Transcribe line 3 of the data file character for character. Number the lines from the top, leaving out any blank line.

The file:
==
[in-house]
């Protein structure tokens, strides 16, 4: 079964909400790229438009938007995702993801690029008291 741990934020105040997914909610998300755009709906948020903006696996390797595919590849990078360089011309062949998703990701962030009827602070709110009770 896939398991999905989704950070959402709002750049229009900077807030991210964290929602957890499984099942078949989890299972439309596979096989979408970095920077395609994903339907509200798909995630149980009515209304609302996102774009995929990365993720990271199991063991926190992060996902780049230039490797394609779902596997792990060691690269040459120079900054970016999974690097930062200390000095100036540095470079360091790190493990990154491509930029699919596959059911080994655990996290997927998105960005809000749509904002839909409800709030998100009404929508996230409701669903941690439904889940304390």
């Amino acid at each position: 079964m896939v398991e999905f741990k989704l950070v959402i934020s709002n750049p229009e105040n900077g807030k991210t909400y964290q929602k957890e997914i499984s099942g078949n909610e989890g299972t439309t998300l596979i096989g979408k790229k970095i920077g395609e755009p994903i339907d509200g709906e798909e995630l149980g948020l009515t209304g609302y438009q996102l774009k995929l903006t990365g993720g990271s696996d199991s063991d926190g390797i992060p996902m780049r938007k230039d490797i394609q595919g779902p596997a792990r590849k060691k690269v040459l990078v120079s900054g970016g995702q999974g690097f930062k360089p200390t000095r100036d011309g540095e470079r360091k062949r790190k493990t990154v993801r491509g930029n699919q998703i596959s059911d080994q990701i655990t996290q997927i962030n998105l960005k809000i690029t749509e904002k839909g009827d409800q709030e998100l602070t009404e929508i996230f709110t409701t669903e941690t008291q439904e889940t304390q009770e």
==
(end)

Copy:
């Amino acid at each position: 079964m896939v398991e999905f741990k989704l950070v959402i934020s709002n750049p229009e105040n900077g807030k991210t909400y964290q929602k957890e997914i499984s099942g078949n909610e989890g299972t439309t998300l596979i096989g979408k790229k970095i920077g395609e755009p994903i339907d509200g709906e798909e995630l149980g948020l009515t209304g609302y438009q996102l774009k995929l903006t990365g993720g990271s696996d199991s063991d926190g390797i992060p996902m780049r938007k230039d490797i394609q595919g779902p596997a792990r590849k060691k690269v040459l990078v120079s900054g970016g995702q999974g690097f930062k360089p200390t000095r100036d011309g540095e470079r360091k062949r790190k493990t990154v993801r491509g930029n699919q998703i596959s059911d080994q990701i655990t996290q997927i962030n998105l960005k809000i690029t749509e904002k839909g009827d409800q709030e998100l602070t009404e929508i996230f709110t409701t669903e941690t008291q439904e889940t304390q009770e």